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10.04.2018

What is a Debt Management Plan?

A Debt Management Plan, sometimes abbreviated to DMP, is an informal solution for dealing with problem debt. In a DMP, your creditors agree to a revised payment plan, which allows you to pay back what you owe in smaller instalments, over a longer period of time. Some creditors might decide to help you clear your debts by freezing fees and interest for the duration of the plan.

How do DMPs work?

There are a few ways to set up a DMP – you could decide to negotiate lower payments with each of your creditors yourself, or you could ask a charity or debt management company to help you. Unless you feel very confident in negotiating for yourself, it is usually a good idea to ask for help from a third party. Struggling with debt can be extremely stressful, which can affect your ability to deal with the problem yourself. By using the services of a third party, not only will you avoid the stress of talking to your creditors directly, but you will also benefit from their years of experience setting up DMPs. An advisor will also help you to work out exactly how much you can afford to pay towards your debts every month.

Once a DMP has been established, you simply continue to make your new monthly payments until your debts are cleared.

Choosing a DMP Provider

Many debt charities will offer to set up and administer DMPs free of charge, but some people might choose to pay a private company to do this. Some private firms argue that they are more likely to look after your personal interests, since they are funded by you rather than outside sources. They might also offer a level of service which it would be unfeasible for a charity to offer. However, it is worth bearing in mind that by going through a debt charity, you are likely to be able to write off your debts more quickly, since every penny you pay goes directly towards clearing your debts rather than paying for administrative fees.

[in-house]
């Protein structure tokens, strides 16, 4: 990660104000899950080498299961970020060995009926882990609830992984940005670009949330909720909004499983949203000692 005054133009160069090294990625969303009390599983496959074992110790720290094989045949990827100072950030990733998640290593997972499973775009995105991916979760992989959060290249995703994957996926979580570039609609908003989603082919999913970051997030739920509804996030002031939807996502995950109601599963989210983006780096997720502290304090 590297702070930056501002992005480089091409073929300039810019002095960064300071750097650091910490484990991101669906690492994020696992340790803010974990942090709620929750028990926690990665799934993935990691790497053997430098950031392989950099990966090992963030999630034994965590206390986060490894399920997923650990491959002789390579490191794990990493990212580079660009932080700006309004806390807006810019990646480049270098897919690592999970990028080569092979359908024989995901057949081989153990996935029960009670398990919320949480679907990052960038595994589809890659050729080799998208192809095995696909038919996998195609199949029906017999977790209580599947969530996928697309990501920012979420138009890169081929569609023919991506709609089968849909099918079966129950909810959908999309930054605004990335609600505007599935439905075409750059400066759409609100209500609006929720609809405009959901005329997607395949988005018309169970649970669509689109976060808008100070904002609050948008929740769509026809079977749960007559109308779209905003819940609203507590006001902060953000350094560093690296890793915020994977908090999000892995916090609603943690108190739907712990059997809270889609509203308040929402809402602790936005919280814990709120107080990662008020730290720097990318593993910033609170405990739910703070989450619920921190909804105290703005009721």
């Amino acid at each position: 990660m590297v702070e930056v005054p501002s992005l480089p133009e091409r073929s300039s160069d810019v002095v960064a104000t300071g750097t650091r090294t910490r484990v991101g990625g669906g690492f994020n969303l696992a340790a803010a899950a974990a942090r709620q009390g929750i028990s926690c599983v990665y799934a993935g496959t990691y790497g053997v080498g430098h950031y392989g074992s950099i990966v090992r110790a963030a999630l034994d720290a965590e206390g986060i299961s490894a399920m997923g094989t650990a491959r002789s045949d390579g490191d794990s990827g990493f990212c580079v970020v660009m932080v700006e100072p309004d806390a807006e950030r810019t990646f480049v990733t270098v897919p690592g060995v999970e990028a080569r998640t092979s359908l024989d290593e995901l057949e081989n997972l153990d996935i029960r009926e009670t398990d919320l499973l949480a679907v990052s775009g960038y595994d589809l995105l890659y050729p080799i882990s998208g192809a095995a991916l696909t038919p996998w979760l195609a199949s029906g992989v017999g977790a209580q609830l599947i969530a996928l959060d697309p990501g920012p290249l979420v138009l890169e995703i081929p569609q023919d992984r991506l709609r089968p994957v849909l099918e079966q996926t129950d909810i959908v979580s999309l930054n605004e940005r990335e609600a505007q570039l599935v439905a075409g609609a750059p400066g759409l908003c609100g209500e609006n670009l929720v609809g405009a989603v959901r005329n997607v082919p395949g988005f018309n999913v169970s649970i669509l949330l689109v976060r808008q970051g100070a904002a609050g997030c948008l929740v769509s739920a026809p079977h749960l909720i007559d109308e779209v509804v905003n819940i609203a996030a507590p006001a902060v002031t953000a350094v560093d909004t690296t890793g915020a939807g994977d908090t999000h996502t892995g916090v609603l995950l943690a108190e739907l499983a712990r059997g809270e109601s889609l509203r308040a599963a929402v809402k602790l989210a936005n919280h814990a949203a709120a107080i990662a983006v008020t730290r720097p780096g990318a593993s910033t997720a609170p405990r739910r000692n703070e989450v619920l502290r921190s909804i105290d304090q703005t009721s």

DMP Advantages and Disadvantages

Like any debt solution, DMPs have a number of benefits, but also some drawbacks to consider before you decide whether one is the right solution for you. Below we outline some key advantages and disadvantages to bear in mind.

Advantages:

  • A DMP is an informal debt solution, so your details will not appear on a public insolvency register
  • DMPs do not incur fees if you choose to go through a debt charity
  • Creditors are likely to support your decision to set up a DMP, since it demonstrates your willingness to deal with your debts
  • DMPs allow you to reduce your current monthly repayments
  • DMPs usually reduce the amount of contact you will have with your creditors
  • Most DMPs are fairly flexible, and will allow you to alter your monthly payments should your circumstances change

Disadvantages:

  • It will usually take longer to clear your debts with a DMP than with a formal solution such as an IVA
  • A DMP does not afford you legal protection from your creditors. It is unlikely, but they could stop the DMP and pursue you for your original payments at any time
  • Although some do, your creditors are not obliged to freeze interest and fees on your debts
  • DMPs can adversely affect your credit rating, making it more difficult to access further credit in the future

When should I choose a DMP?

There are no set eligibility criteria for DMPs, but one is likely to be a good option if:

  • You are struggling with one or more debts
  • You could afford to pay back your debts in their entirety given enough time
  • You have a consistent source of income and could afford to put a reasonable amount towards paying your debts each month

For more advice about which debt solution could be right for you, contact Creditfix on 0808 2085 198.